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Open Access

Integrating genomics and proteomics

  • Jonathan B Weitzman
Genome Biology20012:spotlight-20010508-01

https://doi.org/10.1186/gb-spotlight-20010508-01

Published: 08 May 2001

Large-scale methods for gene profiling or protein quantification are the focus of genomic and proteomic studies. But new approaches are needed to integrate these data sets and create biological models that can predict cellular behaviour. In the May 4 Science, Ideker and colleagues, at the Institute for Systems Biology in Seattle, describe an integrated approach to create a model of cellular metabolic pathways (Science 2001, 292:929-934). Their approach is based on four steps: defining all the genes/proteins in a given pathway, perturbing each component and detecting changes, integrating RNA/protein changes into a pathway model, and formulating hypotheses and predictions. As a proof-of-principle they investigated the galactose-utilization (GAL) pathway in yeast, in which most of the genes and protein interactions have already been identified. They tested a number of gal mutant strains under different environmental growth conditions and examined global changes in mRNA expression using microarrays and in protein levels using tandem mass spectrometry. They identified 997 changes in mRNAs levels and 15 proteins that were post-transcriptionally regulated. This analysis also identified interactions that govern the GAL network and suggested novel hypotheses that could be experimentally verified.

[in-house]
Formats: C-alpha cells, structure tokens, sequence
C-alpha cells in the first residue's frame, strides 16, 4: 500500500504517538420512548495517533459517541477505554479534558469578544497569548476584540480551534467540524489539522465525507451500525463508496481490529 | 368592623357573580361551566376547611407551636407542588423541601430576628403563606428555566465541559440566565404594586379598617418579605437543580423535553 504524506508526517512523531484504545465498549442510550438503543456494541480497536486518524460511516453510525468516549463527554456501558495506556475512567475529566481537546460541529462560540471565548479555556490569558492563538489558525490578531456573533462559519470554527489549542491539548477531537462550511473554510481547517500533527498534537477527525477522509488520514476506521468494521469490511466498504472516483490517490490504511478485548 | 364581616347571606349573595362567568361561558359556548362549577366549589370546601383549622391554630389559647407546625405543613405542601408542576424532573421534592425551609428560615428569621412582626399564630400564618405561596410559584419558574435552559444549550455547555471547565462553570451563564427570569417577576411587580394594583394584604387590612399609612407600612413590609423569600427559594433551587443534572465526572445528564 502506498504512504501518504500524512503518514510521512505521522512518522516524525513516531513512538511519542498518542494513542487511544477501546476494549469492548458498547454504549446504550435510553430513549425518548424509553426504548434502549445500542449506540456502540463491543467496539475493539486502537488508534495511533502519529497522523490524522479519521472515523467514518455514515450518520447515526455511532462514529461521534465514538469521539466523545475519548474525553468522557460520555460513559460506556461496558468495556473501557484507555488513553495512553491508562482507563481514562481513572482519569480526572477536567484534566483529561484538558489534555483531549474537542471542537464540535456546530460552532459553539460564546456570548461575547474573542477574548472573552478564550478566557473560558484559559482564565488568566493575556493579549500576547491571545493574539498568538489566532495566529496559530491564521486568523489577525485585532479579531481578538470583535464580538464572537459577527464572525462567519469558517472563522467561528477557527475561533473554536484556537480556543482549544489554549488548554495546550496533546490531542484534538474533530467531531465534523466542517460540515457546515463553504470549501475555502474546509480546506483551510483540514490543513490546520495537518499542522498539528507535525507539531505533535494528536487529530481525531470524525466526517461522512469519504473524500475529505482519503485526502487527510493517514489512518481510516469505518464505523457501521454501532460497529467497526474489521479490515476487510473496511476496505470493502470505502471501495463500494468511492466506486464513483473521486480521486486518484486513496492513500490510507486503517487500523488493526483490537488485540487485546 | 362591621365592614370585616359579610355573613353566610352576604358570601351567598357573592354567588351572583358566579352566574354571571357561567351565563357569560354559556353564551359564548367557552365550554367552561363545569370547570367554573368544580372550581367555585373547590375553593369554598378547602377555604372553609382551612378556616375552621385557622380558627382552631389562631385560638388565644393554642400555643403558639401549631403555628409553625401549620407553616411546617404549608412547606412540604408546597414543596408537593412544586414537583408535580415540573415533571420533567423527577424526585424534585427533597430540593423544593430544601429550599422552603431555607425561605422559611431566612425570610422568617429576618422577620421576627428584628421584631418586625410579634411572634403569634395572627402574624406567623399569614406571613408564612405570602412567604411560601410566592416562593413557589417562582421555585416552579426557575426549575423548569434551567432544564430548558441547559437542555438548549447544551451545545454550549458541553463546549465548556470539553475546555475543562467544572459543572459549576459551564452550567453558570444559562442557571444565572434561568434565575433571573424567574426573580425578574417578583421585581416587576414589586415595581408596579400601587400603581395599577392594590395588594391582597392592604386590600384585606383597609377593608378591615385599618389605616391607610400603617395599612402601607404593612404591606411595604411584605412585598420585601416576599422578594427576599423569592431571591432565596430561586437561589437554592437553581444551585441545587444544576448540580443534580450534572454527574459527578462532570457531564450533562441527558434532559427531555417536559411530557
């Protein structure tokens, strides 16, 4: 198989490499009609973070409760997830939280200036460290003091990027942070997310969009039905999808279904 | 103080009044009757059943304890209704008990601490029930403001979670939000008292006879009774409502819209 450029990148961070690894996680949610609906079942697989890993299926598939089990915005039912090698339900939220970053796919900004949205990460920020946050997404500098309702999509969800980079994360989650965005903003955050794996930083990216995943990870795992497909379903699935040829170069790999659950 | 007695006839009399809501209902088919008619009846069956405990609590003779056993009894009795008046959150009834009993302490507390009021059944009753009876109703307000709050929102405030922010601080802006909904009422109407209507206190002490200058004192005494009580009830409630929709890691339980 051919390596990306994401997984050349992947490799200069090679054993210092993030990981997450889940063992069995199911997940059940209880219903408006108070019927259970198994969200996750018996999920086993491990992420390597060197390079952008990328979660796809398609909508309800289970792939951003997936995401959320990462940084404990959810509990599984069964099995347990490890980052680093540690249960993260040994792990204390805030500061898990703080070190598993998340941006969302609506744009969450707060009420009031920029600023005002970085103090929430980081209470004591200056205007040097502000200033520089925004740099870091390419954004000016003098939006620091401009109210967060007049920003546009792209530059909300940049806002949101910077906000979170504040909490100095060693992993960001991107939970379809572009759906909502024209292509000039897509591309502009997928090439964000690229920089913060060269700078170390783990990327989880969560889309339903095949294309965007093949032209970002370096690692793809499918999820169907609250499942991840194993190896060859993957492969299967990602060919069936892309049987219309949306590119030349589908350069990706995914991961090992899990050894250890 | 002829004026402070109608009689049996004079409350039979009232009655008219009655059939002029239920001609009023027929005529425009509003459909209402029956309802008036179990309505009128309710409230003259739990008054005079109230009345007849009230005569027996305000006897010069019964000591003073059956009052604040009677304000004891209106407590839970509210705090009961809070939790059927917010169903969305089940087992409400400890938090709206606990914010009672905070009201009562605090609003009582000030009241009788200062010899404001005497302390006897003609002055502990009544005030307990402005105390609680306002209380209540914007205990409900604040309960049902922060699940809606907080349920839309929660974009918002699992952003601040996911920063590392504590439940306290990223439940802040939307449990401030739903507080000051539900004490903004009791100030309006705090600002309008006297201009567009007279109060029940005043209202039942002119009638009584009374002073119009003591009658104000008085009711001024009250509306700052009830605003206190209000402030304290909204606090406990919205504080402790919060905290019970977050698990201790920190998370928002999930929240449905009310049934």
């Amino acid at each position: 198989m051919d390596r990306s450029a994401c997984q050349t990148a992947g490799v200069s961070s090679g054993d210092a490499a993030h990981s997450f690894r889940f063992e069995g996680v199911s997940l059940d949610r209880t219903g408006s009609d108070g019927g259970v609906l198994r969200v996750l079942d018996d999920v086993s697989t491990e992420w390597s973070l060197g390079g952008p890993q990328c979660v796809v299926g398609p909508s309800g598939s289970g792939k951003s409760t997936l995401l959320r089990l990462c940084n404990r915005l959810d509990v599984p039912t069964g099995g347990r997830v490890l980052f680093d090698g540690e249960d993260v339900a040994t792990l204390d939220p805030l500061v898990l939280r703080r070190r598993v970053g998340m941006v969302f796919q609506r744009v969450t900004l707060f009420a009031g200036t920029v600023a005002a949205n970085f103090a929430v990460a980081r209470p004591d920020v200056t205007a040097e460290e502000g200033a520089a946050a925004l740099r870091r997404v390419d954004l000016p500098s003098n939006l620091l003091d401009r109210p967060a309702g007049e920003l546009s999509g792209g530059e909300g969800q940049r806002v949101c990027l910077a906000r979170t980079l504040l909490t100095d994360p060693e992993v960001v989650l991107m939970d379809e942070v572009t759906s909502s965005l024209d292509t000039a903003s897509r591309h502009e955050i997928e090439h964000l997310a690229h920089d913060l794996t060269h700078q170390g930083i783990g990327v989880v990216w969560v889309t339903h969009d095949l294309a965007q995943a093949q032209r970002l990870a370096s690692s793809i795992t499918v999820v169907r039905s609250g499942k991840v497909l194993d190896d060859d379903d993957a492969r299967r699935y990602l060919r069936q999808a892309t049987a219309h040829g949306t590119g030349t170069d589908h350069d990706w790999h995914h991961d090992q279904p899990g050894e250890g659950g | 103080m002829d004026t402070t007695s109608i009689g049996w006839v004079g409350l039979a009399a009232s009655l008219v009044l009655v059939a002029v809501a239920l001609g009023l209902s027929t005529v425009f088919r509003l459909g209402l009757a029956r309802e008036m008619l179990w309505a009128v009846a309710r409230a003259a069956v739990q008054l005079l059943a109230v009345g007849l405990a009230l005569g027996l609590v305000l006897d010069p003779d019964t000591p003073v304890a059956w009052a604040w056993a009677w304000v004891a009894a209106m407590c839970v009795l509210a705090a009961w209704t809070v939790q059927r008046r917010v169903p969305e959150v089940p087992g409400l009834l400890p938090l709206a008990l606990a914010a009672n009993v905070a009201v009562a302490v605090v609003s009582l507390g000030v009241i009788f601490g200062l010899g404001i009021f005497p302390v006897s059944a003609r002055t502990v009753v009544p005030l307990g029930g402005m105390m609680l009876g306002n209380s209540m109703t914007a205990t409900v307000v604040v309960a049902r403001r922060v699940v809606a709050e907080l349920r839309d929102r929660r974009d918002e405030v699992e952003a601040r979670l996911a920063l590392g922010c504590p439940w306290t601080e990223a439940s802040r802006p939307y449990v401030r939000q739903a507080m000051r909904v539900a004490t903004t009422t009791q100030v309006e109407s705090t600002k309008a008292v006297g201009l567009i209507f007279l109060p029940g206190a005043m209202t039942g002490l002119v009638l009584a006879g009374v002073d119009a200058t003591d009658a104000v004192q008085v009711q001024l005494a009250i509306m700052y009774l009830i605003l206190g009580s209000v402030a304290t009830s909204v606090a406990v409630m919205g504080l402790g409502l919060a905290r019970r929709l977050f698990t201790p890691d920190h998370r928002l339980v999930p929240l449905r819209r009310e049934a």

References

  1. Exploring the new world of the genome with DNA microarrays.Google Scholar
  2. Quantitative analysis of complex protein mixtures using isotope-coded affinity tags.Google Scholar
  3. Science, [http://www.sciencemag.org]
  4. Institute for Systems Biology, [http://www.systemsbiology.org]
  5. Transcriptional regulation in the yeast GAL gene family: a complex genetic network.Google Scholar

Copyright

© BioMed Central Ltd 2001

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